This goes back to what I was saying several weeks ago, about the seemingly stagnant WWF -- they had no rising stars. When the WWF was setting the wrestling world on fire, they always had rising stars. There was always the perception of the Next Big Thing being just around the corner, so that no matter what was on Raw, you knew there were better things coming. This perception also helped to lend an indescribable aura to Steve Austin, The Rock, and later Triple H. They seemed, and this will sound corny to the highest degree, almost destined to be WWF superstars. That's the way Jim Ross talked about them in his Ross Report and on national television, that's the way they behaved, and that's the way they were booked.

Jericho and Benoit are receiving a superb push, don't get me wrong. I'm not suggesting that this is akin to those half-arsed WCW ‘pushes' that talented grapplers used to receive. You know, like when Kidman 'feuded' with Hulk Hogan and got the tar kicked out of him match after match. Or when Kevin Nash 'put over' Rey Mysterio. This is not at all like that situation. Just watching WCW television, you could tell that those young guys were not budding stars. Goldberg was the only budding star in that federation for most of its post-nWo life.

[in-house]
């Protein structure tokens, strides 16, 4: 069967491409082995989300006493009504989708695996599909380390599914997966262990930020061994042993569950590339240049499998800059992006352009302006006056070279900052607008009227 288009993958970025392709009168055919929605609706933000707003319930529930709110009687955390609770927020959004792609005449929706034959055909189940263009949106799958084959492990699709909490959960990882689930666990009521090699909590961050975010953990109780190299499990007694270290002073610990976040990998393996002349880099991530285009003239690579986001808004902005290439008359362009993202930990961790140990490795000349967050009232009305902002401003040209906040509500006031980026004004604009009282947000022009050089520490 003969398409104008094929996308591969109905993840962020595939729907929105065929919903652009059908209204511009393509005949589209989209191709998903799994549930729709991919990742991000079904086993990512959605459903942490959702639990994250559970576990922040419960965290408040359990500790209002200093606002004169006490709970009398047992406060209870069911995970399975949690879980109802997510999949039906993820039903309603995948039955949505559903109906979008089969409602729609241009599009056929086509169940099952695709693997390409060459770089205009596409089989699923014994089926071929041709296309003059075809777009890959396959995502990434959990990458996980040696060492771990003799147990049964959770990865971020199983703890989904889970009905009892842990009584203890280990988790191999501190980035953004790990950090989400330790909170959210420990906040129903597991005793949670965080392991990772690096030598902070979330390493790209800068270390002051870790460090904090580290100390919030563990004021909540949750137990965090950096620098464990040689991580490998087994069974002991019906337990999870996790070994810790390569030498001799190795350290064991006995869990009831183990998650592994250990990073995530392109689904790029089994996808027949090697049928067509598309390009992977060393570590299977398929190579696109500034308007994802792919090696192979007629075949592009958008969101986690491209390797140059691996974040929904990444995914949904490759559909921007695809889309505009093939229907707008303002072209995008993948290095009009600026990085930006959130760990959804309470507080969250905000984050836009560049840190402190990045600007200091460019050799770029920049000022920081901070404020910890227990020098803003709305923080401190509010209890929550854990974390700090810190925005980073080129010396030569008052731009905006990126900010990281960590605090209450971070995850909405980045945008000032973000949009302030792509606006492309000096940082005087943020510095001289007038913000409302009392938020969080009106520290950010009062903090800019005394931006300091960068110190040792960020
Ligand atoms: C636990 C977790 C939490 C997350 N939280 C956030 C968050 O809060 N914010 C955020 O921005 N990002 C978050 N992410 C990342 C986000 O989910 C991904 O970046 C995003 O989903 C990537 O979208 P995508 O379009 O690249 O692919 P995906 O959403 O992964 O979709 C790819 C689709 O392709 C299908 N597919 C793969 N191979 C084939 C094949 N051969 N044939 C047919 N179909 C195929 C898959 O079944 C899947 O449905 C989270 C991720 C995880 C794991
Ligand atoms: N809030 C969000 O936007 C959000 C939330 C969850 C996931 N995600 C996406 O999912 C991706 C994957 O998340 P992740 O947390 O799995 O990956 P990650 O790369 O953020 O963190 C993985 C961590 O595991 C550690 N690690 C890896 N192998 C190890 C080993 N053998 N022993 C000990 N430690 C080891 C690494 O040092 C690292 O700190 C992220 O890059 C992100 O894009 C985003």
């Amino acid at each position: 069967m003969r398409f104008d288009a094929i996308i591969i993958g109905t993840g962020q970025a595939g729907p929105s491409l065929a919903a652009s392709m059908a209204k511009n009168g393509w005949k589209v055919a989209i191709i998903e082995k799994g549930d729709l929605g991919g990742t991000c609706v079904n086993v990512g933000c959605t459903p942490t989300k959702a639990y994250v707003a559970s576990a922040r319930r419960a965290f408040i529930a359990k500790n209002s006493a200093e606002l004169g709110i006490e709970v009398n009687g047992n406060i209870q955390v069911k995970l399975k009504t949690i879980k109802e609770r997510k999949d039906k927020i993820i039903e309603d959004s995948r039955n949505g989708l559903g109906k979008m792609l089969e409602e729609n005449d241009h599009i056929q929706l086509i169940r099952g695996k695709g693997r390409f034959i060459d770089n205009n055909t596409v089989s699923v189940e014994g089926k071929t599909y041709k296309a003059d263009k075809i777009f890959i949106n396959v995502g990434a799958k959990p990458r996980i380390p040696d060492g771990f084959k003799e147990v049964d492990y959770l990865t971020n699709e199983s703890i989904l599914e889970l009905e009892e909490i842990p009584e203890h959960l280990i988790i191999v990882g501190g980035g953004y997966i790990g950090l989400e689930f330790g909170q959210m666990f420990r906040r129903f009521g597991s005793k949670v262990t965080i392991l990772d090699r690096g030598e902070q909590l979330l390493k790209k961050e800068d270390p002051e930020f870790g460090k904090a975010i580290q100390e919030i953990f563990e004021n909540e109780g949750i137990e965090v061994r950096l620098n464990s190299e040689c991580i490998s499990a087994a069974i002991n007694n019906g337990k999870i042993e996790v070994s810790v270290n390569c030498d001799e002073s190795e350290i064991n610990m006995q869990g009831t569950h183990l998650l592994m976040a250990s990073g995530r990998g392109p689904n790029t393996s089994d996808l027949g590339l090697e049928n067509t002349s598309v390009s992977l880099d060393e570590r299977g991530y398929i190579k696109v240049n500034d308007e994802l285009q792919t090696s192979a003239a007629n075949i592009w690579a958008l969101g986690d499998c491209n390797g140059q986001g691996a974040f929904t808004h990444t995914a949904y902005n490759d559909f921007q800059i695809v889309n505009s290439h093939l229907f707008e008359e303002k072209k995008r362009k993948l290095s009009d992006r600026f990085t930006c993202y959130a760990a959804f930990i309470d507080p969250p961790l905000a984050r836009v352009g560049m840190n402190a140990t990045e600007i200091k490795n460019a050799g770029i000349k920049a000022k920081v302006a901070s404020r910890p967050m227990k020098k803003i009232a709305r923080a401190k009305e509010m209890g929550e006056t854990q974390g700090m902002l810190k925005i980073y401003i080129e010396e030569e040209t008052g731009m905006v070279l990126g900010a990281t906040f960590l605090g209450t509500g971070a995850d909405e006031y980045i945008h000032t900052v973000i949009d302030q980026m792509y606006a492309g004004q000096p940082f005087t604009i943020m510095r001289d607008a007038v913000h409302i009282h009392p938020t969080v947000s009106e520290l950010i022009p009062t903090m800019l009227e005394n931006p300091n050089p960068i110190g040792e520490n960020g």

But after several aborted pushes in the WWF, several cut-short hot streaks, several forgotten rising stars in Benoit and Jericho, this push seems almost bitter sweet. It's well-known that there are elements in the WWF who don't think this will work and would have preferred to push Kane and Undertaker until the cows came home. It's also known that other elements have had to fight for the younger and admittedly smaller Chrises.